Readercon begins with Thursday evening programming and it runs through Sunday afternoon. Last year I went to only two or three panels before being overcome by pain and exhaustion and having to forget about the rest of the con. (Though, based on the timing, it’s likely I had active MS lesions during last year’s con, making it a far more difficult experience than it was this year.)

This year, I made extensive preparations for Readercon. I spent the first three days of the week resting. Stockpiling my spoons, if you will. It was boring. I wanted to go out and do things. But I knew if I did, I wouldn’t have nearly the energy I needed for the con. I scheduled a massage for Thursday afternoon. Massage is a great help to me; I go there in great pain and with fatigued muscles and leave there nearly pain-free and able to walk with ease. Then I spent the hours between the massage and the evening panels resting.

Friday morning I woke up and had to make one of those horrible adult decisions I hate to make. I could tell from how I felt that there was no way I would be able to attend the seven hours of panels I wanted to attend. I had to choose my favorites and acknowledge I might not even be able to attend all of them. It’s a horrid feeling. I want to go out and do things. I want to do ALL the things, as Allie Brosh would say. But my body won’t let me, so I have to be responsible and care for myself. It sucks.

So I took some meds, drank some water, and went back to sleep, all the while mourning the things I’d miss. It was the right choice. I had time to eat lunch, stretch, and otherwise be fully prepared for the afternoon panels. I stayed for almost four hours until my achey, yawning body let me know it was time to go home.

I didn’t make it to Readercon yesterday or today. That was it, my body was done. I can tell I’ll still be feeling the effects of it tomorrow, and possibly even further into the week. But because I was careful and took care of myself, I was able to attend some of the con and have a lot of fun. It was a successful balancing act. I’m glad I did it.

Written by tldegray

July 14, 2013 at 7:35 pm

My MS Motto

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Today is National MS Day and the NMSS wants to know my motto for making it through another day of MS.

“Fuck it.”

Yep. That’s my motto. Short and sweet. To the point. Fuck it. Witness:

Can’t spend time outside in the Summer without getting ill from heat? Fuck it; move the party inside where the air-conditioning is.

Take twenty pills a day and can’t bear to take one more? Fuck it; buy gummy vitamins for adults and take them.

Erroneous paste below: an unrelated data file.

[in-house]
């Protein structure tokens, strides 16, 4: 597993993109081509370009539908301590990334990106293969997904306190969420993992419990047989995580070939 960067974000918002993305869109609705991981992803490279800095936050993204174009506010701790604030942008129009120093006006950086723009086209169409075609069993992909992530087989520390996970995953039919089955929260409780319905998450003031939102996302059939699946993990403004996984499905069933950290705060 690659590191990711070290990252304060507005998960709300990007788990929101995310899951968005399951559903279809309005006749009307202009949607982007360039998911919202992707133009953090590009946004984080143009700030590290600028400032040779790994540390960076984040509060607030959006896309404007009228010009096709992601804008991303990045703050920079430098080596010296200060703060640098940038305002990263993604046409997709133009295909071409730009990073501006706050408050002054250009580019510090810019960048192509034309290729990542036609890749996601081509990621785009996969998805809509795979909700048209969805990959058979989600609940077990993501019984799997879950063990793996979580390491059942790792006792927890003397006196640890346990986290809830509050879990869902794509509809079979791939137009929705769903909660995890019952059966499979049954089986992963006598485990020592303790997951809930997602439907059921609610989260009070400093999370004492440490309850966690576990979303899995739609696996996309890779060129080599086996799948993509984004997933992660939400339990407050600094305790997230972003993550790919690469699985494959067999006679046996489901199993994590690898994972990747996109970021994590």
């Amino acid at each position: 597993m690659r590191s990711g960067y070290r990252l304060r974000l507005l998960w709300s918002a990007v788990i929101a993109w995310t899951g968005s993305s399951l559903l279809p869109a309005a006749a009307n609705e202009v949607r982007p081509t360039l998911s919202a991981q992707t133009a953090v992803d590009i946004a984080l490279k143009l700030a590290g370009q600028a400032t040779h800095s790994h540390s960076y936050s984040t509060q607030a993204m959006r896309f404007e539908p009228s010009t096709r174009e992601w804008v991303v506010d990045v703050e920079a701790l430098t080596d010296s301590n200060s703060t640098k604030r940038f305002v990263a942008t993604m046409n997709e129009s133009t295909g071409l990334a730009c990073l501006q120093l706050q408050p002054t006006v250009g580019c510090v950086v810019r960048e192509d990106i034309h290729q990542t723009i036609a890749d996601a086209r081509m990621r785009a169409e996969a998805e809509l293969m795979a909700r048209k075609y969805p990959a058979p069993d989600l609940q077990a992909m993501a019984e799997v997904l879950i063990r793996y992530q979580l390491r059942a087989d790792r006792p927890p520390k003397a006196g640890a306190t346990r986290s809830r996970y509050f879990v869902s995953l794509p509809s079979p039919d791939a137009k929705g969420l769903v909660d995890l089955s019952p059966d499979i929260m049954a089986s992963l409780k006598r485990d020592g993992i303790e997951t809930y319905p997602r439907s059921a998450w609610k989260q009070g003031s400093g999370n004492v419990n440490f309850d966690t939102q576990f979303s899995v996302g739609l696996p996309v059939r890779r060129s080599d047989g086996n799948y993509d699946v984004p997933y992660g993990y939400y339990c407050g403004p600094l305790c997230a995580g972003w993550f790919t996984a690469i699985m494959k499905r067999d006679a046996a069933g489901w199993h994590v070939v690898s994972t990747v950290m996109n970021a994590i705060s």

Have to cancel plans because of your MS? Fuck it; get up tomorrow and try again.

Fuck it reminds me that I always get a reset. It reminds me not to dwell on the things I can’t control and to make the very best of everything I have. Fuck it makes me laugh.

So next time your MS has you down, just remember: Fuck it.

Written by tldegray

May 29, 2013 at 12:54 pm

Do you downplay your chronic illness?

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I wondered recently if I downplay my illness. A friend said she thinks it’s easy to downplay chronic illness because “stating it how it is can just sound ridiculously dramatic.” She’s so right!

This isn’t an issue of trying to avoid the stigma of chronic illness and disability–though it easily could be. It’s an issue of feeling as if I couldn’t possibly be believed if I told people just how bad it is.

What would you say if I told you that during this particular MS exacerbation my cognitive issues are so bad they remind me of my grandmother and great-grandmother when they had Alzheimer’s? What if I told you that I can walk less than 100 feet and that I have to use a cane and lean on a wall to do even that? That often my hands shake so much I can’t write or type? And if I told you I spent all of yesterday in bed, physically exhausted, just from going to the doctor the day before? Does that sound real to you or does that sound like someone exaggerating?

Here’s a reason why I might downplay all of this: I tell people I have multiple sclerosis and they don’t realize what it means. They think I’m sick, like you’re sick, that I’m sick now and will be well soon. They don’t understand there is no well soon. They don’t understand this is permanent.

Usually I look for the happy medium. Should I explain more? Better? Is there a way to be understood? In my experience, no, there isn’t. The people who want to understand will listen and read. The people who don’t will forget they’ve even been told. That’s all there is to it. So I’m learning to be grateful for those who take the time and to not let the others bother me.

Written by tldegray

February 6, 2013 at 4:49 pm